Towards Global Governance: Progress on AI Regulation in Europe

Recent developments in the regulation of AI in Europe mark an important milestone in the governance of this technology. It is essential to develop public policies and regulations that promote the responsible development of AI and the protection of human rights worldwide through international cooperation and dialogue.

Towards Global Governance - Progress on AI Regulation in Europe

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The latest milestones in the regulation of Artificial Intelligence (AI) at the Council of Europe (CoE) and the EU mark a new stage in the governance of AI. These developments reflect the European vision on how to ensure an ethical approach, ensure human rights and transparency in the development and deployment of AI, laying the foundations for responsible and comprehensive governance of this emerging technology.

First international Treaty on Artificial Intelligence and Human Rights

This treaty, the first of its kind, will ensure that the rise of Artificial Intelligence respects the Council of Europe’s legal standards on human rights, democracy and the rule of law. Its finalisation is an extraordinary achievement

On 14 March, the Council of Europe’s Committee on Artificial Intelligence (CAI) finalised the draft Convention on Artificial Intelligence, Human Rights, Democracy and the Rule of Law. Although the agreed text will ultimately not be binding on the private sector, it will require governments to assess the potential risks posed by companies’ use of AI. For example, the latest draft largely leaves it up to countries to determine how they will ensure that the private sector complies with the treaty.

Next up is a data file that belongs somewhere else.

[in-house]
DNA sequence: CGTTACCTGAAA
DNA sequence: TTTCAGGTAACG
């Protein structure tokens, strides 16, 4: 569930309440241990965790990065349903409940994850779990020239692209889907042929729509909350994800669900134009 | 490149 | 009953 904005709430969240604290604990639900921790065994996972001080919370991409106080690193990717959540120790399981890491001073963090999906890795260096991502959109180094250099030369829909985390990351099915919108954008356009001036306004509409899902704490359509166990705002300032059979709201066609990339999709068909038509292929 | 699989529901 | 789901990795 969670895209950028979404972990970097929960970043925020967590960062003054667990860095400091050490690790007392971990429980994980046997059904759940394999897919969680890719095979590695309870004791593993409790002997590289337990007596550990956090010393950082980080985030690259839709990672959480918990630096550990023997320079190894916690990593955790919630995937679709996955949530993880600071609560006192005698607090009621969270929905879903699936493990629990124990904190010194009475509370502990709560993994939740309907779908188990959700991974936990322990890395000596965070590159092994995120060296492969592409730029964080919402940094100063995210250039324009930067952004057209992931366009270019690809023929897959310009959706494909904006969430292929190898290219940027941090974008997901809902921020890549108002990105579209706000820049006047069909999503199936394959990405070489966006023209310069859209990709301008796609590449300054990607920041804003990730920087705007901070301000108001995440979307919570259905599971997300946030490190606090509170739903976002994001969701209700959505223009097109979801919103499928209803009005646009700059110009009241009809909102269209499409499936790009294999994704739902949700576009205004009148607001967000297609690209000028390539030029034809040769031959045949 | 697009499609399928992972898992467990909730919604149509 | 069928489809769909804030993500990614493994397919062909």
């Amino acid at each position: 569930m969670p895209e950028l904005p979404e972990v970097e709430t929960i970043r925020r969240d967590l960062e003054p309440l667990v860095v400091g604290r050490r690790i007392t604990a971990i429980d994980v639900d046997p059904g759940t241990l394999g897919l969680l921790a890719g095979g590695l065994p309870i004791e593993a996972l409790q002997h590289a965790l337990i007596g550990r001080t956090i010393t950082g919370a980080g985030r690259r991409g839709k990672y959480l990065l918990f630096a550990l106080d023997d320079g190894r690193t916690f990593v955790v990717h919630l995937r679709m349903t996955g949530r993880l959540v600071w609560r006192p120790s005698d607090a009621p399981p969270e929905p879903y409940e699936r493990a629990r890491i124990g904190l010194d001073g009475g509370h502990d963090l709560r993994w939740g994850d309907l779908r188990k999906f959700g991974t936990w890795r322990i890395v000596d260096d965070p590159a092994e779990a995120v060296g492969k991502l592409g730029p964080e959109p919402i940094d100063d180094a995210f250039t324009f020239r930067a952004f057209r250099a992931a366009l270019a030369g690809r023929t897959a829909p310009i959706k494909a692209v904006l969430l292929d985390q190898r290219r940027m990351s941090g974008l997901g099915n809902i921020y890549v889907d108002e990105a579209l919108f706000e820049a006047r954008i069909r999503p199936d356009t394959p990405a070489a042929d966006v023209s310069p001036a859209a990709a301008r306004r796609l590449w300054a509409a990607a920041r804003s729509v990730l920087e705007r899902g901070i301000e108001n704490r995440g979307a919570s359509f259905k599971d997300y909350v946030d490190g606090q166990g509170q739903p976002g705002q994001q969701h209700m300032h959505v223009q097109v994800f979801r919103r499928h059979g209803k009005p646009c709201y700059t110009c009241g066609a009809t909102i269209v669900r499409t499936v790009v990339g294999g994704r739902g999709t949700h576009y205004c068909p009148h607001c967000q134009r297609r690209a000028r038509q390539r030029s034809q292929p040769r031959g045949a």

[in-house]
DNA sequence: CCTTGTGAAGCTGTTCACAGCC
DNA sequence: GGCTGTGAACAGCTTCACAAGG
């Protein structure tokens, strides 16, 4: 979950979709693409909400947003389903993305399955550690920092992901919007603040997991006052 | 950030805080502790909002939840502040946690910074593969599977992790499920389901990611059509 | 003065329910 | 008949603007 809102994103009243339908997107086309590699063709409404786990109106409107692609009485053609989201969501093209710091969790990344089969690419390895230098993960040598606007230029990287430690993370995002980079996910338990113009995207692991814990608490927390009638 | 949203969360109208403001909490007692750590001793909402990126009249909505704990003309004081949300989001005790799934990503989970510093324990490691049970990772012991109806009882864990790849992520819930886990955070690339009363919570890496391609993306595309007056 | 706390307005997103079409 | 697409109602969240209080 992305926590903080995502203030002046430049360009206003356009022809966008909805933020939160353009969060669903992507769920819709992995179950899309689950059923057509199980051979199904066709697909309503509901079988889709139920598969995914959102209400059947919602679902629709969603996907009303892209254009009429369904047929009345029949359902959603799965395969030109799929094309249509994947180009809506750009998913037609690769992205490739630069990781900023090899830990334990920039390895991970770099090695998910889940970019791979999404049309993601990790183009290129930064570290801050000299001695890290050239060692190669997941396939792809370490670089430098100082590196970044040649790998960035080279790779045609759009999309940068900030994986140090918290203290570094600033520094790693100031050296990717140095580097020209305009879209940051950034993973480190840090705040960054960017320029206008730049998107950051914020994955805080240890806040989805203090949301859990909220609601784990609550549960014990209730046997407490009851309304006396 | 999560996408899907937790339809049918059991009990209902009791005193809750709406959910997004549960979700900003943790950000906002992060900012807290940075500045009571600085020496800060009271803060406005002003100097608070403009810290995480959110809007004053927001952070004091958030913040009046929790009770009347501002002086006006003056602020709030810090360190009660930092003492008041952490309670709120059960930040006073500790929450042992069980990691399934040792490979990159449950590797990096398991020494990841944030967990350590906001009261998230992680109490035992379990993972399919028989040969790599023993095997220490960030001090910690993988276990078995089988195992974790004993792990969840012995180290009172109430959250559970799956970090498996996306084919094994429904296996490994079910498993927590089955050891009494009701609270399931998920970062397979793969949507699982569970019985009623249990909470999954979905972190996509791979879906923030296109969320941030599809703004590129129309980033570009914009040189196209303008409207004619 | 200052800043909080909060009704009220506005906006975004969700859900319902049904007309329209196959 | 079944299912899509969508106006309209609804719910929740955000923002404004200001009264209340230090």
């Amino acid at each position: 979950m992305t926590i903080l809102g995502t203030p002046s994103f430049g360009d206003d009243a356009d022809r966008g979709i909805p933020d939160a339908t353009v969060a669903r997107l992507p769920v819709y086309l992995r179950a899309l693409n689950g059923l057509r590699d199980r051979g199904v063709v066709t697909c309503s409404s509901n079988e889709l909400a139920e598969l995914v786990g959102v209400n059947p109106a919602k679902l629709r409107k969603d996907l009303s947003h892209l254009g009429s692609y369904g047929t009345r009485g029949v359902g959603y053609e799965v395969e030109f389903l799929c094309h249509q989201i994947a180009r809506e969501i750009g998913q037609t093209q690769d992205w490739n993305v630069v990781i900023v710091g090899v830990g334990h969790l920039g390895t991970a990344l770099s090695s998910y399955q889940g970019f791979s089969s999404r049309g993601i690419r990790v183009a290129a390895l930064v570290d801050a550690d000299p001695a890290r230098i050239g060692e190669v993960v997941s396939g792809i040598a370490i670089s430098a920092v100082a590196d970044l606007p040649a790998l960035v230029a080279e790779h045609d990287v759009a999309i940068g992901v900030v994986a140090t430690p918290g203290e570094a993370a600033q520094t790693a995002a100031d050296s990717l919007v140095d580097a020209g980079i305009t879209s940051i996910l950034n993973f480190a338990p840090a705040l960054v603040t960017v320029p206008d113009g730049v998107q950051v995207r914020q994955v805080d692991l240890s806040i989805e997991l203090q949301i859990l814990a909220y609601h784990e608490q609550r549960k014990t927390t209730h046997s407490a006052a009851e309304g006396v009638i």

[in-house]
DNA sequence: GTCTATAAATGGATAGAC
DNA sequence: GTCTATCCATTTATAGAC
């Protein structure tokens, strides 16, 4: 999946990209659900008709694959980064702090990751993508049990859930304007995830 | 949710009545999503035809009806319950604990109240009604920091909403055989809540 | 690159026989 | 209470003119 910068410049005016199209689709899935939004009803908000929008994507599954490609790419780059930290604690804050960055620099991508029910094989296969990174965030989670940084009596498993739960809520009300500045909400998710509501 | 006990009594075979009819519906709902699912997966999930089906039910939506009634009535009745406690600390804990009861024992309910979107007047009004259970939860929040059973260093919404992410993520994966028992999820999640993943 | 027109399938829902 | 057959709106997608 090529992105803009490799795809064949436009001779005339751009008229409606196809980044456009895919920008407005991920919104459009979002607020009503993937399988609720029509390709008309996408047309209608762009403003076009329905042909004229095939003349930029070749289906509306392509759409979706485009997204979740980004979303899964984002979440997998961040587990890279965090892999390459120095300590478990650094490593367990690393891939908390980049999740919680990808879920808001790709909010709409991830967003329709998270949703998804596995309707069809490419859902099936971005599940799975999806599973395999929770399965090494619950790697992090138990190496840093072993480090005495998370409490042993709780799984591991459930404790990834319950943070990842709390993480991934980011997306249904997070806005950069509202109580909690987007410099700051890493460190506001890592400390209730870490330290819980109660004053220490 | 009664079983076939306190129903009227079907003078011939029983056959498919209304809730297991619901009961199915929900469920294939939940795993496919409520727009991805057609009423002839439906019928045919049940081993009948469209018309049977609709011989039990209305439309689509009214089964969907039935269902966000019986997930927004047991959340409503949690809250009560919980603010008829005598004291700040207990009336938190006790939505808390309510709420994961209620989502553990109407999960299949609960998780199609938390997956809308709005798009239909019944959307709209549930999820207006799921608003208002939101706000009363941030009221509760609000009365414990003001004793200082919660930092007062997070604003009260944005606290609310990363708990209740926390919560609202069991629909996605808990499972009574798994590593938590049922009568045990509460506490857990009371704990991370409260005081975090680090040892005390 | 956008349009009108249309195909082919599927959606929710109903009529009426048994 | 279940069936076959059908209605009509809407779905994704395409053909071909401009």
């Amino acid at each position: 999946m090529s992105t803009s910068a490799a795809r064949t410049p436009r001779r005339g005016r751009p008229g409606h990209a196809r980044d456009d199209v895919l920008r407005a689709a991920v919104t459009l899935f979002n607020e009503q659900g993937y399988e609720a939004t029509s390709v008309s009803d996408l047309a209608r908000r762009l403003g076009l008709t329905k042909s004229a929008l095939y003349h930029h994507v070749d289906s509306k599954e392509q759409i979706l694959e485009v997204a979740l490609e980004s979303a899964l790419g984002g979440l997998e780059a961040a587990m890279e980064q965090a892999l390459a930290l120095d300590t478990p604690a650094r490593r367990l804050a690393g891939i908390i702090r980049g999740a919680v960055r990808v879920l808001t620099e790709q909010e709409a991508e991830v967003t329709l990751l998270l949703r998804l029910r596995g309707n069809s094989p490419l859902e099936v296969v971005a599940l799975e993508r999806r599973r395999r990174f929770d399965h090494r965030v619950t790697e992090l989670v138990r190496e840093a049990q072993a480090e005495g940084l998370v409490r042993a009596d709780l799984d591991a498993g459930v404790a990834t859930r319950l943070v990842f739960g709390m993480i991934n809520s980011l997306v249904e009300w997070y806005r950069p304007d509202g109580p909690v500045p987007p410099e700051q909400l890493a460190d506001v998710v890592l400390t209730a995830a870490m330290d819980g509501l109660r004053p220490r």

The agreed draft text also excludes AI systems developed or used for activities considered to fall within the scope of national security or research activities. However, these systems will have to include the necessary measures to ensure compliance with international law.

Once adopted by the Council of Europe’s Committee of Ministers in the coming weeks, countries around the world will be able to join the treaty and uphold the high ethical standards it sets.

A pioneering model of cooperation in the international arena

It is important to applaud the vision, openness and inclusiveness of the CoE throughout the process of drafting the Convention. It should be noted that this international treaty is the result of a collaborative framework in which non-member states of the CoE (USA, Japan, Canada, among others) contributed as observers on the basis of shared values and objectives. This collaboration has not always been easy, but it has certainly been crucial. The Convention achieves the right policy balance precisely because it has benefited from the input of governments and experts, as well as industry and civil society.

The Convention will undoubtedly be a global instrument, open to the world, in coherence with the principles and codes of conduct adopted in other bodies (OECD, UNESCO) and international processes (Hiroshima process), and is aligned with the EU AI law.

Shaping the future of artificial intelligence in the EU

Meanwhile, in the European Union, the European Parliament formally approved the proposed Artificial Intelligence Act on 13 March. Final adoption by the Council is expected in April. This legislation is a pioneering global effort to establish a risk and impact-based framework of obligations to ensure the safety, fundamental rights and sustainability of AI systems in the EU. It bans specific applications such as biometric categorisation and emotion recognition in the workplace. It allows the use of remote biometric identification systems in public spaces for law enforcement purposes, subject to judicial authorisation and restrictions. General purpose AI models will be subject to strict obligations and oversight.